"Our thoughts and prayers are with the family of the victim and everyone impacted by this storm," Brownback said in a news release.


Associated Press writers Erin Gartner in Chicago and Bill Cormier in Atlanta contributed to this report.

Copyright 2011 The Associated Press. All rights reserved. This material may not be published, broadcast, rewritten or redistributed.

Video: Wild weather whips across Midwest

  1. Transcript of: Wild weather whips across Midwest

    LESTER HOLT, anchor: We begin with a developing story out of Minnesota where severe storms and at least three tornadoes have swept through sections of Minneapolis . Early pictures from there show extensive damage in residential areas in north Minneapolis and thousands are said to be without power. By late afternoon, our colleagues at The Weather Channel had tallied at least 17 tornadoes across sections of Minnesota , Iowa and Missouri , on what has been an especially dangerous and volatile weekend throughout the country's midsection. Right now severe weather watches and warnings cover a 1,000-mile stretch from Dallas north to the Twin Cities . NBC 's Janet Shamlian leads off our coverage with this report.

    JANET SHAMLIAN reporting: A first look at the devastation from above after at least four suspected tornado touchdowns in and around Minneapolis .

    Unidentified Man #1: Everybody OK?

    Unidentified Man #2: Everybody OK.

    Man #1: OK?

    SHAMLIAN: Shocked neighbors getting their first look at the damage.

    Unidentified Woman #1: Then it got real dark. The power started going in and out. And we just made a run for it.

    SHAMLIAN: Like this home ripped apart at the seams, debris everywhere. And tonight, thousands are without power.

    Unidentified Woman #2: I mean, windows were flying, glass was flying everywhere. We just barely got out of there.

    SHAMLIAN: It comes one day after a similar siege in Kansas . Ominous clouds and piercing sirens warned of trouble, but even for a state in tornado alley 's path, this was a hard hit. The tiny town of Reading, Kansas , population just over 200, was the bull's-eye for a powerful twister Saturday night, an EF3 with winds of up to 165 miles an hour. Twenty homes were flattened, many more were damaged and the community is littered with the evidence. One man died in the storm. The governor has declared a state of emergency for 16 counties. It had been one of the lightest tornado seasons in decades for Kansas . This was the first tornado in May.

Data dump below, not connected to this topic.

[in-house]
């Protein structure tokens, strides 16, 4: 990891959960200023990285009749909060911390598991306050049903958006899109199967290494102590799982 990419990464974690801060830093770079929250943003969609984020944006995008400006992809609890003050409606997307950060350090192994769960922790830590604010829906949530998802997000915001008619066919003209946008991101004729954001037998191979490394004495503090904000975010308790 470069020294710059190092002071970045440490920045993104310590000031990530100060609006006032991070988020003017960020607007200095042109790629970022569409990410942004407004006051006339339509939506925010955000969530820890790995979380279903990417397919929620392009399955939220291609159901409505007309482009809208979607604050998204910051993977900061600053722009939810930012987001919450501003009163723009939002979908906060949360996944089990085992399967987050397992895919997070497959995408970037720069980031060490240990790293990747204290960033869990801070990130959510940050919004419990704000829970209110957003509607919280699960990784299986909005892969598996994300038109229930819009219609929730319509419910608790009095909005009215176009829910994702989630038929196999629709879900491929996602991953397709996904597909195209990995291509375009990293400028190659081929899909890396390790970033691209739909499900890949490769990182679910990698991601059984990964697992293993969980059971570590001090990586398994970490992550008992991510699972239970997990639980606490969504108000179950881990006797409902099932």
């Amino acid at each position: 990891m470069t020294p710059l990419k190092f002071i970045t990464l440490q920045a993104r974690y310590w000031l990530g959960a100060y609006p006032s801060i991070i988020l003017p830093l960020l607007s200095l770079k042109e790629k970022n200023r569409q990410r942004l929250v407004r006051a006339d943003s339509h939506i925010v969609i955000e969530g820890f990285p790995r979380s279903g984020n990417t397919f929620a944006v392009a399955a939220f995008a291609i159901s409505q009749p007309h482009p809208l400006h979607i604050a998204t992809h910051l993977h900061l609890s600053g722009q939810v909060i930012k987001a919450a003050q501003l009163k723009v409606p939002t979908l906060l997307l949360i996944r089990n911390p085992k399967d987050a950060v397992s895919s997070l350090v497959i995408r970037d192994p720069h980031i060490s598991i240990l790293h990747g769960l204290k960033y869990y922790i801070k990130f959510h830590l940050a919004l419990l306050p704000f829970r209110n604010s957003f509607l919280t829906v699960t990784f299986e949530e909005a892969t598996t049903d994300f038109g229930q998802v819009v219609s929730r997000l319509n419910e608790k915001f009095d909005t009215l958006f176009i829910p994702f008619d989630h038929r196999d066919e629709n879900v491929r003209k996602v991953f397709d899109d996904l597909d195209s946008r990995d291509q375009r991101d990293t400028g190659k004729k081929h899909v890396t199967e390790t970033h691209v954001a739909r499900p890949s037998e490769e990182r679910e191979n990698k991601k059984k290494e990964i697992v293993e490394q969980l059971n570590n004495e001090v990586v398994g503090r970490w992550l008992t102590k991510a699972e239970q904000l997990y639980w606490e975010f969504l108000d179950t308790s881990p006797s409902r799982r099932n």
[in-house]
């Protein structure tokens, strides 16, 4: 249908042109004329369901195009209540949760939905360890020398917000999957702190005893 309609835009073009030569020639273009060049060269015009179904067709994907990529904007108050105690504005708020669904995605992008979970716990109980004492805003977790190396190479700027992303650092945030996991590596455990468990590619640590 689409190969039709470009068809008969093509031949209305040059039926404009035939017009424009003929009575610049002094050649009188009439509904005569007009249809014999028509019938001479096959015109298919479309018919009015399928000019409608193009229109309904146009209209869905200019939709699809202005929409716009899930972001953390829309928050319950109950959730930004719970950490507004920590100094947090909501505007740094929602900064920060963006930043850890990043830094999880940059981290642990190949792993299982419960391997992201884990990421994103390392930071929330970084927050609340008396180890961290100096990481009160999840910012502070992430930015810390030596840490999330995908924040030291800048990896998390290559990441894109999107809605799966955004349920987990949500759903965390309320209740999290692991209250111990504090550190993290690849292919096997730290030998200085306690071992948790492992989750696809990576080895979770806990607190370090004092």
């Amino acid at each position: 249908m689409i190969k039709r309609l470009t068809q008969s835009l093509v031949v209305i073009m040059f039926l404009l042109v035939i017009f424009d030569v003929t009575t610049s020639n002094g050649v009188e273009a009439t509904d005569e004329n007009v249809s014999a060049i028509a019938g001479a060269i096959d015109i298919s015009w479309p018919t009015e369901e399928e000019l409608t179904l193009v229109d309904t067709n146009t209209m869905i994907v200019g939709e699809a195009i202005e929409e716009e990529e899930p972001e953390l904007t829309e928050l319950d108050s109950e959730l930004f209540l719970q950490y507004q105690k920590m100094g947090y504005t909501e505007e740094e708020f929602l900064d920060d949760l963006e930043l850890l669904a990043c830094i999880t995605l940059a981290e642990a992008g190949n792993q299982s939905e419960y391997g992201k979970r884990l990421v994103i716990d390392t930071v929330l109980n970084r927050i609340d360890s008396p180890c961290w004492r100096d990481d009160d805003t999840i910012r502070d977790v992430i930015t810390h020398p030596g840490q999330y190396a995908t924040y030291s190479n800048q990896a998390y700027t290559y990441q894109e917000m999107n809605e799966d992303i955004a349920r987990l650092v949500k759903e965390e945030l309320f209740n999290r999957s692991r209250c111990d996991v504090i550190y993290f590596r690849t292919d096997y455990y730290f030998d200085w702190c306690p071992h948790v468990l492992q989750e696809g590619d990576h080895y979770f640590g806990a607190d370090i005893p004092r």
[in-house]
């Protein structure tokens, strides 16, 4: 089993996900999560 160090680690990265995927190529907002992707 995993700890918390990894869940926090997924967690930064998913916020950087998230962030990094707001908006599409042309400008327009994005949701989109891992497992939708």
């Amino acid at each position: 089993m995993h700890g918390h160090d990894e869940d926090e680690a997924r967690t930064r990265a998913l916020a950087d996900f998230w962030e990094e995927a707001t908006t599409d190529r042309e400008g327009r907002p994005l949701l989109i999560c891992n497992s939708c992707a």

MIKE BETTES reporting: Everything's come together for an outbreak of severe weather . A strong low has come off the Rocky Mountains and that's forced into some moisture in from the Gulf of Mexico . The two together are a recipe for disaster.

    SHAMLIAN: Bettes and a team from The Weather Channel were out in the path of a Missouri storm this weekend as a twister formed right in front of them.

    Unidentified Man #3: Oh, there's the funnel!

    BETTES: There's a funnel up top there.

    Man #3: Up above the top of the...

    BETTES: You can see it very well defined up there.

    SHAMLIAN: The twisters cut a wide path. This one spotted in Oklahoma .

    Unidentified Man #4: It's coming! The power lines right here!

    SHAMLIAN: And in Nebraska , the unmistakable sound of hail. Residents say it looked like golf balls were being dumped from the sky. This wild weather comes on the heels of a violent and deadly late April outbreak, the largest in US history ; twisters across 21 states, claiming more than 300 lives. And the weather story continues here in Louisiana . The rain from that system that brought tornadoes will flow into the Mississippi , adding to the floodwaters and the concern for so many people in this area. Lester :

    HOLT: Janet Shamlian , thanks. The Weather


Discussion comments